An old lady is lying in bed, it is (we are told repeatedly!) the 23rd of January, and snow is falling. The party secretary comes to give her a blanket, saying that Chairman Mao especially sent him with this, and she is moved to tears. I watched it while on the treadmill in the gym and tried to sing along. I wondered why the gym emptied out so quickly! 
But it wasn't entirely my fault, you know. The master, while a brilliant performer, was a really TERRIBLE teacher. It was the kind of teaching we had in China in art school: the master performs, and then the students all perform--TOGETHER. Individual performances are for the leader, and the leader alone. Students then perform a kind of Piagetian collective monologue, neither listening to each other nor to themselves.
Our master had four students performing together. But since modulations are highly individual, the slight variations in modulation, each artistically adequate, nullified each other, and the result was insipid and colorless. The master couldn't figure out why this was, and so she kept getting the students to sing more and more expressively, and the result was flat, shrill, and vulgar. 
Compare that with Tianxianpei! The couple take turns, repeating but also varying, and when they finally do sing the last two lines (about husbandish and wifely unity) together, they are ever so slightly offset, so that you can clearly hear the modulations introduced by each singer.
So it seems to me that what Cecil Day-Lewis says for dialogism between husband and wife holds even more true for teacher and student (which is, I guess, not that surprising, since he is really talking about poetry). 
But when we cease to play explorers
And become settlers, clear before us
Lies the next need – to re-define
The boundary between yours and mine;
Else, one stays prisoner, one goes free.
Each to his own identity
Grown back, shall prove our love’s expression
Purer for this limitation.

David Kellogg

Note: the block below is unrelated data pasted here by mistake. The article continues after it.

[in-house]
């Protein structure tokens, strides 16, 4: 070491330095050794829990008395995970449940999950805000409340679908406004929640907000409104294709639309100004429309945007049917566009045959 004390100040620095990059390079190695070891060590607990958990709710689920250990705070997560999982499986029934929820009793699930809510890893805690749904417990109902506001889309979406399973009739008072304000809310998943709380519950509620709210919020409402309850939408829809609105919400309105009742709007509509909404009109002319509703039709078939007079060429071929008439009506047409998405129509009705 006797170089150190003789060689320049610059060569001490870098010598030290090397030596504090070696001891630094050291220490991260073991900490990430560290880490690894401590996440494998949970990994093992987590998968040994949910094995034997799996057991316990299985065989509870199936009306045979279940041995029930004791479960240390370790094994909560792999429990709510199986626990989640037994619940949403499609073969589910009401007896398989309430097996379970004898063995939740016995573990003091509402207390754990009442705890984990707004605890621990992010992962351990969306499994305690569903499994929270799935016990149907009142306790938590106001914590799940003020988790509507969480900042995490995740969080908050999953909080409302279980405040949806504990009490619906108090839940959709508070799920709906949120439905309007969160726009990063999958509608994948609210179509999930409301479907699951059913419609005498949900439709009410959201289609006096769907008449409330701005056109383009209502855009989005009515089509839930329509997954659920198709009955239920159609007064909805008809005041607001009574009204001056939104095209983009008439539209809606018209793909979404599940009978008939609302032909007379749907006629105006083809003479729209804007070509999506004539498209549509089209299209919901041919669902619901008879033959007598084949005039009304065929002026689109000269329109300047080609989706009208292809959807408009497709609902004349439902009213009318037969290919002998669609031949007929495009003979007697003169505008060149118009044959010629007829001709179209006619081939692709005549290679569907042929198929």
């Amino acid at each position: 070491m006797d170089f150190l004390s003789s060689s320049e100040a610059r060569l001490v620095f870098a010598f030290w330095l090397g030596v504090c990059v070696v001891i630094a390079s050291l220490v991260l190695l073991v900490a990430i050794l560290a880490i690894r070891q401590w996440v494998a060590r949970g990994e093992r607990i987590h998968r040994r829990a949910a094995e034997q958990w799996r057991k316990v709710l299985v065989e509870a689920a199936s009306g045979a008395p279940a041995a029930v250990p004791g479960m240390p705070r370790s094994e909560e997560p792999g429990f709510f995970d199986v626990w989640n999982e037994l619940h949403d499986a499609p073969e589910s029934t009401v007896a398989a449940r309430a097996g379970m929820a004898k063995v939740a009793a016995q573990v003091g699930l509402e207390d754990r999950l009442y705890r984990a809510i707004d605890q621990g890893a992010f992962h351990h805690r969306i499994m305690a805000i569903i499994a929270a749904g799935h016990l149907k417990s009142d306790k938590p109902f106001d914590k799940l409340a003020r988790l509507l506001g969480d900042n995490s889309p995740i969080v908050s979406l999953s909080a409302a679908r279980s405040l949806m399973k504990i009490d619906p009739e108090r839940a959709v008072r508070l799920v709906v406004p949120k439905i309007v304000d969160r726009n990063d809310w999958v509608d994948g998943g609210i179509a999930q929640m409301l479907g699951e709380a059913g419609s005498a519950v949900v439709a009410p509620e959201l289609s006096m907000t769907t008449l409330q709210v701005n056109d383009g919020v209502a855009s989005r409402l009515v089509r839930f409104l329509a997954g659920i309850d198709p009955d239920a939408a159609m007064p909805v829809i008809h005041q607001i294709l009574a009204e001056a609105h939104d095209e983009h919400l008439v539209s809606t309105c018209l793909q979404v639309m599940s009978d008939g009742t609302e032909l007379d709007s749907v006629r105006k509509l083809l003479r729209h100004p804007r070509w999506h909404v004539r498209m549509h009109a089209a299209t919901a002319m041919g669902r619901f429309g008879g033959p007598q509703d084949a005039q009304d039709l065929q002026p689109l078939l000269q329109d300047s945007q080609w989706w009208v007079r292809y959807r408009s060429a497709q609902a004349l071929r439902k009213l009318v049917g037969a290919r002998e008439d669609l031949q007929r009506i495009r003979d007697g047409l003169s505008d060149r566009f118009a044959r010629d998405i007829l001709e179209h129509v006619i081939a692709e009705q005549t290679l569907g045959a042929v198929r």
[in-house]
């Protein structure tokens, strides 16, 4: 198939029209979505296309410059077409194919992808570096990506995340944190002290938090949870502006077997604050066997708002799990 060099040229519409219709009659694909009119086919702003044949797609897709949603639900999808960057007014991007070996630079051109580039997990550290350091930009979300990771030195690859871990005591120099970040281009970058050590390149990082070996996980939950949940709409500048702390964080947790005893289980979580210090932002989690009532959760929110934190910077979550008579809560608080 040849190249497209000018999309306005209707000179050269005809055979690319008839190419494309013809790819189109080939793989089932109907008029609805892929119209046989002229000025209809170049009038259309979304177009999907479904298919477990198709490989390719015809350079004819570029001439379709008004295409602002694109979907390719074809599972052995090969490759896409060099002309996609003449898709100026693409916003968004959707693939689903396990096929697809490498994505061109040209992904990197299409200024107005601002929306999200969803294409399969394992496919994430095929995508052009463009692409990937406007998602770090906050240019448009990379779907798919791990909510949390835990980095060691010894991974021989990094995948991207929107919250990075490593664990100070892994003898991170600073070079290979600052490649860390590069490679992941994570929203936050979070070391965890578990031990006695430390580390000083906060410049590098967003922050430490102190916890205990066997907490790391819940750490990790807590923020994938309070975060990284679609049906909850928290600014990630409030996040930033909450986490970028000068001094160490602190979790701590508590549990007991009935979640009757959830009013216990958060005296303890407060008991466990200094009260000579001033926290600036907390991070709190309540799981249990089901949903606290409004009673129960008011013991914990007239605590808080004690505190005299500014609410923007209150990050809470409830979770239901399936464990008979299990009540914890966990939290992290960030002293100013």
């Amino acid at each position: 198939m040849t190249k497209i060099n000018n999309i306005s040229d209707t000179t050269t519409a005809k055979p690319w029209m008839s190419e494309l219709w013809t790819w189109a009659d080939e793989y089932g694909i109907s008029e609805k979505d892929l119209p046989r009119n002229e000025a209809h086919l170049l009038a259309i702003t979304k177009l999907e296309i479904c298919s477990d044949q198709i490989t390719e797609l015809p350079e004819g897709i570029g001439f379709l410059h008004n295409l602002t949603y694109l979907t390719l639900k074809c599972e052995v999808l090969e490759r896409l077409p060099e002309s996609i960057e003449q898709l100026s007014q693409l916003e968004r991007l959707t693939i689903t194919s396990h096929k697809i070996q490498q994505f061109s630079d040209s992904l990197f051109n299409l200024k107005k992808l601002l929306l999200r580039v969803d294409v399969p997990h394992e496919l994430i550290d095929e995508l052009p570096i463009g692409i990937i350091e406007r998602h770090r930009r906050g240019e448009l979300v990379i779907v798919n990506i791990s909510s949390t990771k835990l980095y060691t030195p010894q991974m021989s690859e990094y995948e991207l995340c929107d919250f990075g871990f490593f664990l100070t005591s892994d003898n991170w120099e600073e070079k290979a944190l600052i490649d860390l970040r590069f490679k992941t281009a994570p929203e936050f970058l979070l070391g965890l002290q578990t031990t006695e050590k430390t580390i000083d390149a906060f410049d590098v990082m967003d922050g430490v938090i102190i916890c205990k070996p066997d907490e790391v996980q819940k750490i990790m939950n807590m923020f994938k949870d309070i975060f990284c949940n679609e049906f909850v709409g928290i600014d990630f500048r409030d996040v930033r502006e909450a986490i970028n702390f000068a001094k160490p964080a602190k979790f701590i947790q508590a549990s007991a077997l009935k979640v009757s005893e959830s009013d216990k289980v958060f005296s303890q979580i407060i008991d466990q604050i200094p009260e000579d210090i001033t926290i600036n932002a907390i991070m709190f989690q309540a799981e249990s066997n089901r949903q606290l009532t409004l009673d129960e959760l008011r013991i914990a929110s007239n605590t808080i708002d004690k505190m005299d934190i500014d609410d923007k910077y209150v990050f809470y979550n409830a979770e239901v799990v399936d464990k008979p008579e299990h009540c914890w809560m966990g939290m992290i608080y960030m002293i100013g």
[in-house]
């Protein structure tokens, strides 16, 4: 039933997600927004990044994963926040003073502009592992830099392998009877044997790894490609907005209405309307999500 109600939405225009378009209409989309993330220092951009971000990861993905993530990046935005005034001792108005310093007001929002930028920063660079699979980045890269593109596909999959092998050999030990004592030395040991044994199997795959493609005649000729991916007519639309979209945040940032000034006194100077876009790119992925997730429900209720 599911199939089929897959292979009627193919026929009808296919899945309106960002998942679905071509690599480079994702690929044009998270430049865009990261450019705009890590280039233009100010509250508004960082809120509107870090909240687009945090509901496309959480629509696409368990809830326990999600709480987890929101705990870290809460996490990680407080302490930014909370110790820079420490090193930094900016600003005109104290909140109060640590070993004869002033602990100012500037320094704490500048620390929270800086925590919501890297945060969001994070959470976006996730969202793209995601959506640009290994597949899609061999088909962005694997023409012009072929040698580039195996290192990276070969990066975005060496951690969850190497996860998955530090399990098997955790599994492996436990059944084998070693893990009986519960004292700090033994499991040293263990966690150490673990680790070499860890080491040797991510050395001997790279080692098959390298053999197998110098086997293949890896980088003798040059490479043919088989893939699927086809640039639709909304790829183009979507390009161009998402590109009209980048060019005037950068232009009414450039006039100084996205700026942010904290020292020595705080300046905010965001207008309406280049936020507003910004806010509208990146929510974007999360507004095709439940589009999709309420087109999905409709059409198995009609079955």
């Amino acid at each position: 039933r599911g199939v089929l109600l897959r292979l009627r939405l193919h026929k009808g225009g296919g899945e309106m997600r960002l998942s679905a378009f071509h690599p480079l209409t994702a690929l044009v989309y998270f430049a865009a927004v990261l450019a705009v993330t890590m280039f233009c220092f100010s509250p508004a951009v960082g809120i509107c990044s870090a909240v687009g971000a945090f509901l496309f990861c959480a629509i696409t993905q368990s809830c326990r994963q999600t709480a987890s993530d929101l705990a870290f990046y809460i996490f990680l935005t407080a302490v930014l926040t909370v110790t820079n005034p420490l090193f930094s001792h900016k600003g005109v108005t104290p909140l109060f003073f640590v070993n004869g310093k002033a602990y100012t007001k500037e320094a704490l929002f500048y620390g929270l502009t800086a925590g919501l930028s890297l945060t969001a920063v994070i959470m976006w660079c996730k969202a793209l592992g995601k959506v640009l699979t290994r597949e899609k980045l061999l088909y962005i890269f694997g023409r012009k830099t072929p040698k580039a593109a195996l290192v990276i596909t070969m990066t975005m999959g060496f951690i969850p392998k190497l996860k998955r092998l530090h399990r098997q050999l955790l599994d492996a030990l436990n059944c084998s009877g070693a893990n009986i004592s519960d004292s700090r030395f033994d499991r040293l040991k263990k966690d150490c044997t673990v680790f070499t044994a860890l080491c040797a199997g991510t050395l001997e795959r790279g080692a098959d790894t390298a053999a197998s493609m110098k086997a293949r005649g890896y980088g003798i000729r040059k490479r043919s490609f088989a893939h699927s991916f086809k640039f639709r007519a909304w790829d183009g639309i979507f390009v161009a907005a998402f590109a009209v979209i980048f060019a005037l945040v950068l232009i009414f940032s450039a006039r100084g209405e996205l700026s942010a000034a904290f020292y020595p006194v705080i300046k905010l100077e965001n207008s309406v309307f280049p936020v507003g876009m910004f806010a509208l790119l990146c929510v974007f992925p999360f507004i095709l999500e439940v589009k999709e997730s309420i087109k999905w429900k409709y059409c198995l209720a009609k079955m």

Hankuk University of Foreign Studies
--- On Tue, 12/13/11, Robert Lake <boblake@georgiasouthern.edu> wrote:

From: Robert Lake <boblake@georgiasouthern.edu>
Subject: Re: [xmca] Update on Tony Whitson
To: lchcmike@gmail.com, "eXtended Mind, Culture, Activity" <xmca@weber.ucsd.edu>
Date: Tuesday, December 13, 2011, 6:34 AM

Hi Tony and everyone, (Will someone please forward to Tony?)

Here is a poem by Cecil Day- Lewis with commentary from David Kellogg.

> There is a good poem about the relationship between meaning potential and
> actual meaning by Cecil Day-Lewis. It's metaphorical, of course! He begins
> by defining a sign for us, and pointing out that a tree is a sign too
> (because it stands for itself, or if you want to be physiological about
> it produces an image on our retina which is interpreted by our brains as a
> tree.) But it's a sign without a system, without much unrealized meaning
> potential.
>* This tree outside my window here,
> Naked, umbrageous, fresh or sere,
> Has neither chance nor will to be
> Anything but a linden tree,
> Even if its branches grew to span
> The continent; for nature’s plan
> Insists that infinite extension
> Shall create no new dimension.
> >From the first snuggling of the seed
> In earth, a branchy form’s decreed.*
> You have to admit the Creator was original. He was certainly forceful in
> his creativity. But rather limited, when you look at it; in His later
> He kept repeating Himself with only minor variations, and most of what was
> new was not very good. Human creativity is a different matter!.
> *Unwritten poems loom as if
> They’d cover the whole of earthly life.
> But each one, growing, learns to trim its
> Impulse and meaning to the limits
> Roughed out by me, then modified
> In its own truth’s expanding light.
> A poem, settling to its form,
> Finds there’s no jailer, but a norm
> Of conduct, and a fitting sphere
> Which stops it wandering everywhere.*
> Human creativity, unlike nature, is an embarrassment of riches; we need